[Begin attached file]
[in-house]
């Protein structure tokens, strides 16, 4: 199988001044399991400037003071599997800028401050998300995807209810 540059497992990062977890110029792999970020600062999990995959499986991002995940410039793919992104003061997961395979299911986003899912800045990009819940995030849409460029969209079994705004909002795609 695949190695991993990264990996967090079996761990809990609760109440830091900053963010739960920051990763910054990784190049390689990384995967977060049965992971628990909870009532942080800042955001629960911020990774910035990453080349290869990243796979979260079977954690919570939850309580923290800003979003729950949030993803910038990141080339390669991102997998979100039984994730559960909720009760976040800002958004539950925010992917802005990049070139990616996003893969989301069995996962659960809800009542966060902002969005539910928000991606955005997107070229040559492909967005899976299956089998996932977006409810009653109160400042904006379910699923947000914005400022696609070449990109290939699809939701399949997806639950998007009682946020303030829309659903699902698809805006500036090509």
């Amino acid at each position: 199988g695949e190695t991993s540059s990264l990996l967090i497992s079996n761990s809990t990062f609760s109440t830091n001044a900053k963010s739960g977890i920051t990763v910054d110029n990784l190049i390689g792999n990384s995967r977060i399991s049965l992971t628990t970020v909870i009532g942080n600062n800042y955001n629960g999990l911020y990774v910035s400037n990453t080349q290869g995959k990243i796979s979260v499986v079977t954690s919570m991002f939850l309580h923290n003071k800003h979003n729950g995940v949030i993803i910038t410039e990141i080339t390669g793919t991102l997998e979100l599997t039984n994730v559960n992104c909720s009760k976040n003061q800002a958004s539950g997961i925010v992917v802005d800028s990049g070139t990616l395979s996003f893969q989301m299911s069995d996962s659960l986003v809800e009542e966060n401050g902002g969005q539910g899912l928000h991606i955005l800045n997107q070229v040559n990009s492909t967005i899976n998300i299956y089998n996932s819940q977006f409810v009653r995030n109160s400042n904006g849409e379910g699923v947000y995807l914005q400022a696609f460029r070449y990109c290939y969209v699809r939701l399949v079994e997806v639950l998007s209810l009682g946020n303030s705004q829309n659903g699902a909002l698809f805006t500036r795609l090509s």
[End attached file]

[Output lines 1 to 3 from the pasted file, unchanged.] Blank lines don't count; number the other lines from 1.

[in-house]
């Protein structure tokens, strides 16, 4: 199988001044399991400037003071599997800028401050998300995807209810 540059497992990062977890110029792999970020600062999990995959499986991002995940410039793919992104003061997961395979299911986003899912800045990009819940995030849409460029969209079994705004909002795609 695949190695991993990264990996967090079996761990809990609760109440830091900053963010739960920051990763910054990784190049390689990384995967977060049965992971628990909870009532942080800042955001629960911020990774910035990453080349290869990243796979979260079977954690919570939850309580923290800003979003729950949030993803910038990141080339390669991102997998979100039984994730559960909720009760976040800002958004539950925010992917802005990049070139990616996003893969989301069995996962659960809800009542966060902002969005539910928000991606955005997107070229040559492909967005899976299956089998996932977006409810009653109160400042904006379910699923947000914005400022696609070449990109290939699809939701399949997806639950998007009682946020303030829309659903699902698809805006500036090509």
């Amino acid at each position: 199988g695949e190695t991993s540059s990264l990996l967090i497992s079996n761990s809990t990062f609760s109440t830091n001044a900053k963010s739960g977890i920051t990763v910054d110029n990784l190049i390689g792999n990384s995967r977060i399991s049965l992971t628990t970020v909870i009532g942080n600062n800042y955001n629960g999990l911020y990774v910035s400037n990453t080349q290869g995959k990243i796979s979260v499986v079977t954690s919570m991002f939850l309580h923290n003071k800003h979003n729950g995940v949030i993803i910038t410039e990141i080339t390669g793919t991102l997998e979100l599997t039984n994730v559960n992104c909720s009760k976040n003061q800002a958004s539950g997961i925010v992917v802005d800028s990049g070139t990616l395979s996003f893969q989301m299911s069995d996962s659960l986003v809800e009542e966060n401050g902002g969005q539910g899912l928000h991606i955005l800045n997107q070229v040559n990009s492909t967005i899976n998300i299956y089998n996932s819940q977006f409810v009653r995030n109160s400042n904006g849409e379910g699923v947000y995807l914005q400022a696609f460029r070449y990109c290939y969209v699809r939701l399949v079994e997806v639950l998007s209810l009682g946020n303030s705004q829309n659903g699902a909002l698809f805006t500036r795609l090509s």